Brands are exploring new ways to secure trust due to burgeoning consumer concerns regarding product authenticity and sustainability, and blockchain provides a way to convince consumers of the authenticity of their luxury and other products. This mitigates the risk of counterfeit products and boosts marketplaces for everything from car parts to gemstones.
This is of particular interest for luxury goods brands as they see blockchain as a way to add value to products and boost brand equity by ensuring authenticity, especially for pre-owned items. Recently, three major luxury brands in Louis Vuitton Moet Hennessy (LVMH), Prada and Cartier joined forces to create Aura, the first blockchain consortium focused on providing a platform for tracking product history and proof of the authenticity of luxury goods. Microsoft and the blockchain-native company ConsenSys are helping the luxury brands develop the technological infrastructure for the solution.
Fake goods are a trillion-dollar industry
Every industry rife with counterfeiting, from sports ticketing to drugs, is in a dire need of a secure and transparent ledger. The market for fake goods has boomed in recent years, with the global trade in counterfeits estimated to be a trillion-dollar industry. Luxury brands, where product authenticity is paramount, have been particularly affected by the surge in fake goods. The clientele for luxury products shows an above-average loyalty and an accompanying willingness to pay a premium for increased quality and status.
This is exactly what LVMH, Prada and Cartier hope to target with the Aura blockchain consortium. Providing authenticity and ownership of goods, accessing product history information and strengthening client relationship through enhanced transparency are its stated benefits of the consortium. As LVMH’s Managing Director Toni Belloni put it: ‘the Aura blockchain consortium is a great opportunity for our sector to strengthen our connection with customers by offering them simple solutions to get to know our products better.’
In October last year, GlobalData wrote an article saying the growing consumer awareness of blockchain will render it a ‘feature’ rather than a ‘function’ of luxury goods. Belloni highlighted exactly this fact for why he believes blockchain is the most suitable technology for addressing consumer concerns of authenticity within the luxury industry. While certificates of authenticity have long existed in the industry, the reputation of blockchain as a tamper-proof tool means that it is ideally placed to be widely accepted by highly conscious consumers.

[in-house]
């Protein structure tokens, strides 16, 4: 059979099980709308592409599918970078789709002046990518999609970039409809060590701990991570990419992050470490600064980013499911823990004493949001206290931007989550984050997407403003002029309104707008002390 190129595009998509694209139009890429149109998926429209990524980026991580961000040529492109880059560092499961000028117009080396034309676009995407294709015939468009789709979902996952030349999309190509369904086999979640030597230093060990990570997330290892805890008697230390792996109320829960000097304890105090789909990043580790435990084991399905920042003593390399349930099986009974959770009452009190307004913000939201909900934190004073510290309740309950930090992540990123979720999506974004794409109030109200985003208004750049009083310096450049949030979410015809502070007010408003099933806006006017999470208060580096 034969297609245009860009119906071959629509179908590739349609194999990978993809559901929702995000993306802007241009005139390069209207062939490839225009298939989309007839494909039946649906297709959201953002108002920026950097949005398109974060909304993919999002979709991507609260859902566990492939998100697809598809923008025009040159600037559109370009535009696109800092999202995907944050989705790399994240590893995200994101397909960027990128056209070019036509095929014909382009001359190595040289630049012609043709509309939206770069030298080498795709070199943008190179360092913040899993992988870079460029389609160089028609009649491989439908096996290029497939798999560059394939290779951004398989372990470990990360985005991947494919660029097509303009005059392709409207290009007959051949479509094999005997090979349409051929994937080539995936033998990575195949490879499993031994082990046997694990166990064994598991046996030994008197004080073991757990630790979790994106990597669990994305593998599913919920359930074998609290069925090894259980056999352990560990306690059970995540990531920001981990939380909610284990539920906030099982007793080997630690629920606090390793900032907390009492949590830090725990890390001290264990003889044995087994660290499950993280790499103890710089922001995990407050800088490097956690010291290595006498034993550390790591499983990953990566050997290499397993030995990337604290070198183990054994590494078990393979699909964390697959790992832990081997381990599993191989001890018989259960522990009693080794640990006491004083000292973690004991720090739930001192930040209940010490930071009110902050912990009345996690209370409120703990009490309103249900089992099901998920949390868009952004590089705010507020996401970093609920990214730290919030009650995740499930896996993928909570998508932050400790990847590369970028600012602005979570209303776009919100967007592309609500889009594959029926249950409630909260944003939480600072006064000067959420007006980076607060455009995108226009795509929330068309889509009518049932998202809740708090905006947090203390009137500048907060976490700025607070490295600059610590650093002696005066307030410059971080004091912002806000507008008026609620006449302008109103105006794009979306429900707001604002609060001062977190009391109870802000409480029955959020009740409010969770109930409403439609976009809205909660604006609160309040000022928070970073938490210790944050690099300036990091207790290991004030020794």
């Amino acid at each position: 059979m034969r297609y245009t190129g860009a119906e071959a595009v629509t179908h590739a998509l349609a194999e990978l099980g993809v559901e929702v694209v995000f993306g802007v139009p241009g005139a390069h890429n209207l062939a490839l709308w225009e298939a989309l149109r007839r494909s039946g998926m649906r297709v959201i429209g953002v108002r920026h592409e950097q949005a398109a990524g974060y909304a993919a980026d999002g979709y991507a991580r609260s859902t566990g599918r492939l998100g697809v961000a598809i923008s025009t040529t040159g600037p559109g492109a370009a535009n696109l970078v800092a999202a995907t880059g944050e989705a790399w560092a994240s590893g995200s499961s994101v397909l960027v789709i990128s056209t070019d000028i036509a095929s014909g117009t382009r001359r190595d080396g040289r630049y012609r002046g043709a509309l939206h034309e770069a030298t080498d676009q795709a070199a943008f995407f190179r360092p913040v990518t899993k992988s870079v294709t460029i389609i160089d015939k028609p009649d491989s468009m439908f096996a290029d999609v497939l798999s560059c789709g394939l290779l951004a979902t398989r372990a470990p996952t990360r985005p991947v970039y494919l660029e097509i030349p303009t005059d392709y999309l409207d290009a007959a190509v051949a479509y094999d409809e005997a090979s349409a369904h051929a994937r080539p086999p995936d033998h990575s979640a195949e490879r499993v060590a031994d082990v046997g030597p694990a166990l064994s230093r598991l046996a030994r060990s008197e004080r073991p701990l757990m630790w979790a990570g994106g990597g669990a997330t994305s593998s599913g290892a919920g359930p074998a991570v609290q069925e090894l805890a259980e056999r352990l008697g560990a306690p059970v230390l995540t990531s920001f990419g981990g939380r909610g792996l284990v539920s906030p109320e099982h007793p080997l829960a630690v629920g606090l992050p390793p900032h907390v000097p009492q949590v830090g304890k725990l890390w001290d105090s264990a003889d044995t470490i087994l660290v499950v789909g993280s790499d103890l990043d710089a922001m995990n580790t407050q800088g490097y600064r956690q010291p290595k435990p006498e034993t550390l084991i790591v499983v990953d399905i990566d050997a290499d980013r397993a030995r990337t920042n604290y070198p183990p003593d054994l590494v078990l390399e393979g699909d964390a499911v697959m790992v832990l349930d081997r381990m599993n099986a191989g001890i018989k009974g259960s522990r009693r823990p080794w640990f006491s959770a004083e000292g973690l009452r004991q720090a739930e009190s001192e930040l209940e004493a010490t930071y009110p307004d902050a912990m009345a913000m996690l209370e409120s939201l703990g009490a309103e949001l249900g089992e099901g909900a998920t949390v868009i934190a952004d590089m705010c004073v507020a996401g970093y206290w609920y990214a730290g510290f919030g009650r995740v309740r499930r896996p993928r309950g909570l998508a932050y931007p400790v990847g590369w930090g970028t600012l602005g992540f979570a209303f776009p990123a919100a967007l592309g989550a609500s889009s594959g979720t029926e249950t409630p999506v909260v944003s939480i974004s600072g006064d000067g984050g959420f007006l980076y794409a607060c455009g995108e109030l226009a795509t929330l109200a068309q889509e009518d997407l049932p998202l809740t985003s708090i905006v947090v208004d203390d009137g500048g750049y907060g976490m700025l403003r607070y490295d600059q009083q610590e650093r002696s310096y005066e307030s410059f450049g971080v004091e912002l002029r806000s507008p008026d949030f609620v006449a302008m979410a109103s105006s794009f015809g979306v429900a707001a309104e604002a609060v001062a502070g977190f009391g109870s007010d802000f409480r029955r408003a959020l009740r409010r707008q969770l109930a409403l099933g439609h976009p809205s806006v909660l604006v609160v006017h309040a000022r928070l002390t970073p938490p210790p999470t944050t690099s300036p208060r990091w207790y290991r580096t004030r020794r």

Blockchain is a team sport
Blockchain consortia have become a low-risk way for enterprises to work together on blockchain technology. The value of blockchain lies in its participants and the extent to which they commit to the platform. Counterfeit products are an industry-wide problem and are, as such, best addressed using a unified approach to set an industry standard rather than have each brand develop their own disparate solution.
The platform provided by the Aura consortium is open to all luxury brands globally, regardless of the size of the company. However, it is a private permissioned blockchain, meaning participants are vetted and approved before they can join the network. It also means that the client data encrypted onto the blockchain will not be accessible by rivals.
Blockchain’s core value proposition in vogue
While blockchain is associated with several characteristics like encryption and decentralisation, its core value proposition is firmly centred around trust, something that echoes well with the luxury industry. Belloni himself said: ‘trust is the one key on which our industry is founded and one we really want to preserve,’ adding that all consumers, but especially younger ones, are showing rising concerns about the issue.
The Aura consortium is a perfect example of how blockchain is evolving, from technology without a clear use case to one that provides tangible benefits for consumers and business alike. Aura will help the luxury industry tackle the trillion-dollar counterfeit goods market, which, in turn, will also help with luxury product returns and boost second-hand and auction sales.